When I hit 55 and could retire from the Agency and go to work for not for profits. This was when my income finally began to soar, though until the end never into six figures, while living in a six figure neighborhood for its great school system. I thrived with non-profits for 6 years and we began to be able to save a little money when my heart failure hit. It was so svere that I could no longer work. It was especially ironic because the day before I 911’ed to the hospital I had interviewed for the biggest job of my career, running an established mid-level non-profit and the day after I returned from the hospital they called offering me the job which I could no longer take.

    My disability was such that I received SS Disability six months from the date of application, this was the law and actually the 6 months was an expedited timeframe and unusual, but then my prognosis was none to good. Most of our savings were used up in the six month interim until SS Disability kicked in. My wife had to quit working to take care of me and in this economy returning to work is not an option for her. So we live on my pension and on Social Security. without it I don’t know where I’d be. While my health insurance was always good since Medicare kicked it I literally am saving thousands of dollars a year that I don’t have.

    Please understand this I’m one of the lucky people who needs these government services, there are millions less fortunate than me.

    Byron, you might say to me that I should have chosen another line of work and probably I could have and made lots of money. I’m (or was at least) a handsome, tall guy, a smooth and convincing talker and I’ve got a Mensa like IQ. Damnit it though, I have literally saved 5 lives, two from diabetic shock and three from suicide. I have benefitted and helped the lives of countless others and literally worked my way into disability via long hours and severe operational pressure. Without Social Security and Medicare my life would be in poverty. I think I and millions more Americans deserve better than that and that any system of government that precludes that, is a system set up to benefit those who’ve lived lives of privilege

  13. In addition regulatory agencies could be called extra-constitutional. Or by some even unconstitutional and so outside of the limits of government power.– Byron

    AIG knew precisely how they wanted government oversight to work.
    (The bigger the firm the bigger the whore my godfather at the CBOT was fond of saying, Enron, Anderson, Drexal). National banks choose their regulators and regulators want to get picked, because banks pay them for the service of regulation. AIG, IndyMac, BankUnited and Washington Mutual all chose the Office of Thrift Supervision as their federal regulator. This information comes from an article:

    Please read this, it’s brief.

    Playing cards with friends last weekend and speaking about these facts my buddy who is a captain with United said it’s exactly the same with the toothless FAA regulators. He is in a safety officer position with the pilots union and comes across this frequently. Airlines pick who comes into their shop to perform oversight and enforcement of regs. The company controls the climate via political pressure.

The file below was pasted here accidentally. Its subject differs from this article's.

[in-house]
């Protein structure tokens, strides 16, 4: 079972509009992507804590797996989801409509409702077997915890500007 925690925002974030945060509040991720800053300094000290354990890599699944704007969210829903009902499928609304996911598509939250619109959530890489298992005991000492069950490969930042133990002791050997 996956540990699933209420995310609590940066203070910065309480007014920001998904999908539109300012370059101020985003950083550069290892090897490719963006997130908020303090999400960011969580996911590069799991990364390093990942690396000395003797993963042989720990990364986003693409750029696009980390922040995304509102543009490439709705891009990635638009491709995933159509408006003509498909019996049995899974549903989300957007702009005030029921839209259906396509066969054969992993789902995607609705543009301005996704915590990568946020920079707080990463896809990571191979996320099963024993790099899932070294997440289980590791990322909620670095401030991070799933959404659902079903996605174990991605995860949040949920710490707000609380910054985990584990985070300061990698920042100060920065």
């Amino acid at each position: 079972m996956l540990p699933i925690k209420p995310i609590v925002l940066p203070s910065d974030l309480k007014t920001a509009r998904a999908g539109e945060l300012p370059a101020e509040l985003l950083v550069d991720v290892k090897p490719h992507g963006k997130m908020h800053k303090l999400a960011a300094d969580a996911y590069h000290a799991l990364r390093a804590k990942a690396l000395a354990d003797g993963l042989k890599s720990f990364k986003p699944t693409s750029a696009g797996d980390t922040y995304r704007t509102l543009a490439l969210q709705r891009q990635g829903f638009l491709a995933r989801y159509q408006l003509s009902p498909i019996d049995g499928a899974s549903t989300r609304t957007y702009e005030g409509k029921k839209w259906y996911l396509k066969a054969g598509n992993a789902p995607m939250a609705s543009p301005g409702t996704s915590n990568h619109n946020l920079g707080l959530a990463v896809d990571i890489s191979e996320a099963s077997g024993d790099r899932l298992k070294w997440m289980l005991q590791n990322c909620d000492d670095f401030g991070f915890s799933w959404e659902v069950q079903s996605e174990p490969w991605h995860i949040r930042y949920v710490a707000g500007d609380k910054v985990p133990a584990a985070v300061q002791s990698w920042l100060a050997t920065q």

Smart whores stay successful by managing two steps ahead of government.

    Byron you might enjoy this angle, a year ago Uncle Sam could have demanded 25 percent to 30 percent of the underlying equity in the banks before agreeing to negotiate a bailout package with the weakened institutions.

  14. Gyges:

    I am talking about regulations that are not determined by court cases. Maybe I am splitting hairs. But it seems to me that a government agency making up regulations is different than precedent set in a court of law. Assuming that it was a fair trial.

    In addition regulatory agencies could be called extra-constitutional. Or by some even unconstitutional and so outside of the limits of government power.

  15. Byron,

    I’m asking you to clarify what you meant. Courts are a part of government, so the question you posed was essentially “Why should government intervention be necessary when a part of the government to remedy the situation?”

    That doesn’t really make sense.

  16. Byron: “Why is government intervention necessary when you have courts to remedy wrongs? An objective legal standard, in my mind, is far better than a government regulation promulgated by who knows who for reasons that may or may not be above board. Some regulations are merely put in place to restrict entry to markets so that the establisehd entity does not have to worry about competition.”

    Gyges beat me to the punch; courts can only intervene where government has promulgated law to do so; unless you’re relying on an equitable remedy claim.

    We leave the state of nature and form the social compact to better protect our rights; not to enter an economic Thunder Dome.
    We do not leave the state of nature to enter

  17. Gyges:

    Right they are. What is your thinking for saying that?

    Courts are a little different than some government agency making up a regulation.

  18. Byron,

    Fine, then you’re calling to keep Traditional Hungarian Stew with paprika out of your Goulash.

    Courts ARE government intervention.

  19. Gyges:

    I dont even want medicare or social security. I know it aint ever going to happen but one can dream.

  20. I totally disagree with the bank bailouts and think they should have either gone under, merged or made it on their own.

    I believe that Hank Paulson bailed his rich friends out of a jam and Bush was too stupid or to pernicious to stop him.